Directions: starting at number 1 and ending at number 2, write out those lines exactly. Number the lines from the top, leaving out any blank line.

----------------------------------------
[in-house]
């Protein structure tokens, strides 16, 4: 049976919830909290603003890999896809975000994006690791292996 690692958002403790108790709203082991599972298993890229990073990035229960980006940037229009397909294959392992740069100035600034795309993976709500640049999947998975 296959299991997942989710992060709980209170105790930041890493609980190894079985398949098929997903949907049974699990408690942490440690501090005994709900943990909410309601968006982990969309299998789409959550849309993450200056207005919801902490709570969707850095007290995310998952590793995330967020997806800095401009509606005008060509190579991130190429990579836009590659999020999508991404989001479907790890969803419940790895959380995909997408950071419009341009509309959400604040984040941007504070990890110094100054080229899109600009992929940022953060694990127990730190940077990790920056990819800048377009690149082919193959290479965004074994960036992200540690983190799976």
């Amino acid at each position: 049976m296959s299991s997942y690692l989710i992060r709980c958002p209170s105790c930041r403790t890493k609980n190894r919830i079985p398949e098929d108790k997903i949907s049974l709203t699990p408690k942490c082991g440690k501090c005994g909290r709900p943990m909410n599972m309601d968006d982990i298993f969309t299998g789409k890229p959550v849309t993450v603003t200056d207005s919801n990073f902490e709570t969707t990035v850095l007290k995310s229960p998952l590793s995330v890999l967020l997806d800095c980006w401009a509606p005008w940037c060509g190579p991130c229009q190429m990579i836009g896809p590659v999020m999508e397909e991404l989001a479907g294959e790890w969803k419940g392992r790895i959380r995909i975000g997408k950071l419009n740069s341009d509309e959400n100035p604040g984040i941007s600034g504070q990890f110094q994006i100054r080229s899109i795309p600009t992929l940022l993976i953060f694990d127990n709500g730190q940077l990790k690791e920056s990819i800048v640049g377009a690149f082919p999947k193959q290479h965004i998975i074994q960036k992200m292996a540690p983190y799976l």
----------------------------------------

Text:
[in-house]
């Protein structure tokens, strides 16, 4: 049976919830909290603003890999896809975000994006690791292996 690692958002403790108790709203082991599972298993890229990073990035229960980006940037229009397909294959392992740069100035600034795309993976709500640049999947998975 296959299991997942989710992060709980209170105790930041890493609980190894079985398949098929997903949907049974699990408690942490440690501090005994709900943990909410309601968006982990969309299998789409959550849309993450200056207005919801902490709570969707850095007290995310998952590793995330967020997806800095401009509606005008060509190579991130190429990579836009590659999020999508991404989001479907790890969803419940790895959380995909997408950071419009341009509309959400604040984040941007504070990890110094100054080229899109600009992929940022953060694990127990730190940077990790920056990819800048377009690149082919193959290479965004074994960036992200540690983190799976």